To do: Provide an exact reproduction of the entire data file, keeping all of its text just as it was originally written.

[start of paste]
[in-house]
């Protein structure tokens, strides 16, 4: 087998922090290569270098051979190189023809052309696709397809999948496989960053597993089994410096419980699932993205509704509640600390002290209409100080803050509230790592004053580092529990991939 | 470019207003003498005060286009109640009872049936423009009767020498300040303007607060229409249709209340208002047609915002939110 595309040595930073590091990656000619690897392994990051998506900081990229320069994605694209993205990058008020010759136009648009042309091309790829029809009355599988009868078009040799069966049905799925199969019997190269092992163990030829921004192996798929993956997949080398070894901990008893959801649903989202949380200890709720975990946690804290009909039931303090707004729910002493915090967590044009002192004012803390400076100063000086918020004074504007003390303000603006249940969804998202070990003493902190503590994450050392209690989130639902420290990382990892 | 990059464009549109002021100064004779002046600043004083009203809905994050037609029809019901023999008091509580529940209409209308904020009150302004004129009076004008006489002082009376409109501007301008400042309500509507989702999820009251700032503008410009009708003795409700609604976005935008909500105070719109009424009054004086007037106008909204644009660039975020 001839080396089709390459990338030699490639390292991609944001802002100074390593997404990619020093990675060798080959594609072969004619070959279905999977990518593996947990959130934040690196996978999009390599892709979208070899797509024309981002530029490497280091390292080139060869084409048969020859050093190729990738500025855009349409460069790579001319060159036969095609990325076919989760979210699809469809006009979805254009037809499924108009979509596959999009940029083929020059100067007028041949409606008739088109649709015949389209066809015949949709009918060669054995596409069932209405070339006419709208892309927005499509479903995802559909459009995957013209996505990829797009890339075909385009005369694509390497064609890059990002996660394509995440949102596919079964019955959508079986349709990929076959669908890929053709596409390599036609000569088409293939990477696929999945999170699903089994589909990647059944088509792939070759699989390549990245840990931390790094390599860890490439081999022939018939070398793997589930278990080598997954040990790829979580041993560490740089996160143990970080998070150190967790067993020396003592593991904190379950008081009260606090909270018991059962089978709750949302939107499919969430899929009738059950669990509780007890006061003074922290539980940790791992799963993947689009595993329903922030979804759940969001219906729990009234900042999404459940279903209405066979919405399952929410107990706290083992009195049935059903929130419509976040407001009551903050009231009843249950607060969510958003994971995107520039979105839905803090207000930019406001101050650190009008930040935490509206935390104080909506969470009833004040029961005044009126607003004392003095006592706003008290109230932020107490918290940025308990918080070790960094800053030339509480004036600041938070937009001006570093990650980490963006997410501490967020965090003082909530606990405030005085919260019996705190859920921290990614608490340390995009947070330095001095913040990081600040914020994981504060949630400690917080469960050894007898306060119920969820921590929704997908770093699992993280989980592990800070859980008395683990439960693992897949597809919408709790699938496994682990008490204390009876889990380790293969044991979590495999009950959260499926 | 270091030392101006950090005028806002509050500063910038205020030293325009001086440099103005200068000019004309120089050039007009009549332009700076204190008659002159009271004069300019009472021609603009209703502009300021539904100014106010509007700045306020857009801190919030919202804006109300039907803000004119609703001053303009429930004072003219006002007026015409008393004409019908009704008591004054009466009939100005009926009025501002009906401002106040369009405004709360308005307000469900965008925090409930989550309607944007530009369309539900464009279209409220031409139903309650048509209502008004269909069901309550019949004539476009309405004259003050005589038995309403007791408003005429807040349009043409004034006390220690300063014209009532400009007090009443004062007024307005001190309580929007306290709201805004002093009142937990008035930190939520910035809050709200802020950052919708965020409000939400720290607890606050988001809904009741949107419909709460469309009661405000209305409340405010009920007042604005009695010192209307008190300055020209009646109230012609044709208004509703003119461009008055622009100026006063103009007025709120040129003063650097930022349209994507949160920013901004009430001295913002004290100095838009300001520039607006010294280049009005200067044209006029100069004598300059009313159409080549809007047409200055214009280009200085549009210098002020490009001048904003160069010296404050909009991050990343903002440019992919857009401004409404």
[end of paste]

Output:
[in-house]
């Protein structure tokens, strides 16, 4: 087998922090290569270098051979190189023809052309696709397809999948496989960053597993089994410096419980699932993205509704509640600390002290209409100080803050509230790592004053580092529990991939 | 470019207003003498005060286009109640009872049936423009009767020498300040303007607060229409249709209340208002047609915002939110 595309040595930073590091990656000619690897392994990051998506900081990229320069994605694209993205990058008020010759136009648009042309091309790829029809009355599988009868078009040799069966049905799925199969019997190269092992163990030829921004192996798929993956997949080398070894901990008893959801649903989202949380200890709720975990946690804290009909039931303090707004729910002493915090967590044009002192004012803390400076100063000086918020004074504007003390303000603006249940969804998202070990003493902190503590994450050392209690989130639902420290990382990892 | 990059464009549109002021100064004779002046600043004083009203809905994050037609029809019901023999008091509580529940209409209308904020009150302004004129009076004008006489002082009376409109501007301008400042309500509507989702999820009251700032503008410009009708003795409700609604976005935008909500105070719109009424009054004086007037106008909204644009660039975020 001839080396089709390459990338030699490639390292991609944001802002100074390593997404990619020093990675060798080959594609072969004619070959279905999977990518593996947990959130934040690196996978999009390599892709979208070899797509024309981002530029490497280091390292080139060869084409048969020859050093190729990738500025855009349409460069790579001319060159036969095609990325076919989760979210699809469809006009979805254009037809499924108009979509596959999009940029083929020059100067007028041949409606008739088109649709015949389209066809015949949709009918060669054995596409069932209405070339006419709208892309927005499509479903995802559909459009995957013209996505990829797009890339075909385009005369694509390497064609890059990002996660394509995440949102596919079964019955959508079986349709990929076959669908890929053709596409390599036609000569088409293939990477696929999945999170699903089994589909990647059944088509792939070759699989390549990245840990931390790094390599860890490439081999022939018939070398793997589930278990080598997954040990790829979580041993560490740089996160143990970080998070150190967790067993020396003592593991904190379950008081009260606090909270018991059962089978709750949302939107499919969430899929009738059950669990509780007890006061003074922290539980940790791992799963993947689009595993329903922030979804759940969001219906729990009234900042999404459940279903209405066979919405399952929410107990706290083992009195049935059903929130419509976040407001009551903050009231009843249950607060969510958003994971995107520039979105839905803090207000930019406001101050650190009008930040935490509206935390104080909506969470009833004040029961005044009126607003004392003095006592706003008290109230932020107490918290940025308990918080070790960094800053030339509480004036600041938070937009001006570093990650980490963006997410501490967020965090003082909530606990405030005085919260019996705190859920921290990614608490340390995009947070330095001095913040990081600040914020994981504060949630400690917080469960050894007898306060119920969820921590929704997908770093699992993280989980592990800070859980008395683990439960693992897949597809919408709790699938496994682990008490204390009876889990380790293969044991979590495999009950959260499926 | 270091030392101006950090005028806002509050500063910038205020030293325009001086440099103005200068000019004309120089050039007009009549332009700076204190008659002159009271004069300019009472021609603009209703502009300021539904100014106010509007700045306020857009801190919030919202804006109300039907803000004119609703001053303009429930004072003219006002007026015409008393004409019908009704008591004054009466009939100005009926009025501002009906401002106040369009405004709360308005307000469900965008925090409930989550309607944007530009369309539900464009279209409220031409139903309650048509209502008004269909069901309550019949004539476009309405004259003050005589038995309403007791408003005429807040349009043409004034006390220690300063014209009532400009007090009443004062007024307005001190309580929007306290709201805004002093009142937990008035930190939520910035809050709200802020950052919708965020409000939400720290607890606050988001809904009741949107419909709460469309009661405000209305409340405010009920007042604005009695010192209307008190300055020209009646109230012609044709208004509703003119461009008055622009100026006063103009007025709120040129003063650097930022349209994507949160920013901004009430001295913002004290100095838009300001520039607006010294280049009005200067044209006029100069004598300059009313159409080549809007047409200055214009280009200085549009210098002020490009001048904003160069010296404050909009991050990343903002440019992919857009401004409404």